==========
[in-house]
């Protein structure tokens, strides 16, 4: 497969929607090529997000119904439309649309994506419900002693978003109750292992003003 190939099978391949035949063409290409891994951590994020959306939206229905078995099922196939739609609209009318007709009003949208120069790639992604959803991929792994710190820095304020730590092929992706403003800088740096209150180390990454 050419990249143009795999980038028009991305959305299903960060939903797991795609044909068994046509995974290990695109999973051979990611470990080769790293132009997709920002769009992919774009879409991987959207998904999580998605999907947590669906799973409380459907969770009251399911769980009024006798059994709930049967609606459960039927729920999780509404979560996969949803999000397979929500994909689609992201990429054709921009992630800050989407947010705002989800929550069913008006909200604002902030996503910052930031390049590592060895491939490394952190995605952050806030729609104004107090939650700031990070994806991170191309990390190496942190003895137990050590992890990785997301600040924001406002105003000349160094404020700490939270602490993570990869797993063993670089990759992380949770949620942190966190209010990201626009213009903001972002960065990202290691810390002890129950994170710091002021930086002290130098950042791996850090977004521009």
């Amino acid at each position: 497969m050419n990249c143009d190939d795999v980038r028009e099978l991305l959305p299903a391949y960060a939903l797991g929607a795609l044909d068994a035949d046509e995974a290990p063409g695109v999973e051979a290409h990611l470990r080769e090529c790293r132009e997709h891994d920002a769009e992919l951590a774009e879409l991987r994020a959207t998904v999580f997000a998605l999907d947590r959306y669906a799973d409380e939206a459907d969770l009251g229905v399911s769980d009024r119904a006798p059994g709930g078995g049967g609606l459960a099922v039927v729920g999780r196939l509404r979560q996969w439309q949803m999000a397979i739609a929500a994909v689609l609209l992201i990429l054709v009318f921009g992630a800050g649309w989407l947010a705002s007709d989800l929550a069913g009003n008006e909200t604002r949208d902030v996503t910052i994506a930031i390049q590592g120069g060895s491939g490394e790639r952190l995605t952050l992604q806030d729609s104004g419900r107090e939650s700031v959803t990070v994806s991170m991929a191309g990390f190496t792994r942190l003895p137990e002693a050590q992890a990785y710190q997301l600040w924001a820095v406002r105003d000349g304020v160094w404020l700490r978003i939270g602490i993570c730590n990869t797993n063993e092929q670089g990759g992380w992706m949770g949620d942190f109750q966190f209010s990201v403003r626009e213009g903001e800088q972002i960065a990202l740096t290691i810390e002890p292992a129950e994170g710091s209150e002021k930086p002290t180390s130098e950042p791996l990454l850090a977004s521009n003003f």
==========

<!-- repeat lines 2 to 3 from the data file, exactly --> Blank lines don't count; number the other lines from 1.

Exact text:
């Protein structure tokens, strides 16, 4: 497969929607090529997000119904439309649309994506419900002693978003109750292992003003 190939099978391949035949063409290409891994951590994020959306939206229905078995099922196939739609609209009318007709009003949208120069790639992604959803991929792994710190820095304020730590092929992706403003800088740096209150180390990454 050419990249143009795999980038028009991305959305299903960060939903797991795609044909068994046509995974290990695109999973051979990611470990080769790293132009997709920002769009992919774009879409991987959207998904999580998605999907947590669906799973409380459907969770009251399911769980009024006798059994709930049967609606459960039927729920999780509404979560996969949803999000397979929500994909689609992201990429054709921009992630800050989407947010705002989800929550069913008006909200604002902030996503910052930031390049590592060895491939490394952190995605952050806030729609104004107090939650700031990070994806991170191309990390190496942190003895137990050590992890990785997301600040924001406002105003000349160094404020700490939270602490993570990869797993063993670089990759992380949770949620942190966190209010990201626009213009903001972002960065990202290691810390002890129950994170710091002021930086002290130098950042791996850090977004521009």
């Amino acid at each position: 497969m050419n990249c143009d190939d795999v980038r028009e099978l991305l959305p299903a391949y960060a939903l797991g929607a795609l044909d068994a035949d046509e995974a290990p063409g695109v999973e051979a290409h990611l470990r080769e090529c790293r132009e997709h891994d920002a769009e992919l951590a774009e879409l991987r994020a959207t998904v999580f997000a998605l999907d947590r959306y669906a799973d409380e939206a459907d969770l009251g229905v399911s769980d009024r119904a006798p059994g709930g078995g049967g609606l459960a099922v039927v729920g999780r196939l509404r979560q996969w439309q949803m999000a397979i739609a929500a994909v689609l609209l992201i990429l054709v009318f921009g992630a800050g649309w989407l947010a705002s007709d989800l929550a069913g009003n008006e909200t604002r949208d902030v996503t910052i994506a930031i390049q590592g120069g060895s491939g490394e790639r952190l995605t952050l992604q806030d729609s104004g419900r107090e939650s700031v959803t990070v994806s991170m991929a191309g990390f190496t792994r942190l003895p137990e002693a050590q992890a990785y710190q997301l600040w924001a820095v406002r105003d000349g304020v160094w404020l700490r978003i939270g602490i993570c730590n990869t797993n063993e092929q670089g990759g992380w992706m949770g949620d942190f109750q966190f209010s990201v403003r626009e213009g903001e800088q972002i960065a990202l740096t290691i810390e002890p292992a129950e994170g710091s209150e002021k930086p002290t180390s130098e950042p791996l990454l850090a977004s521009n003003f």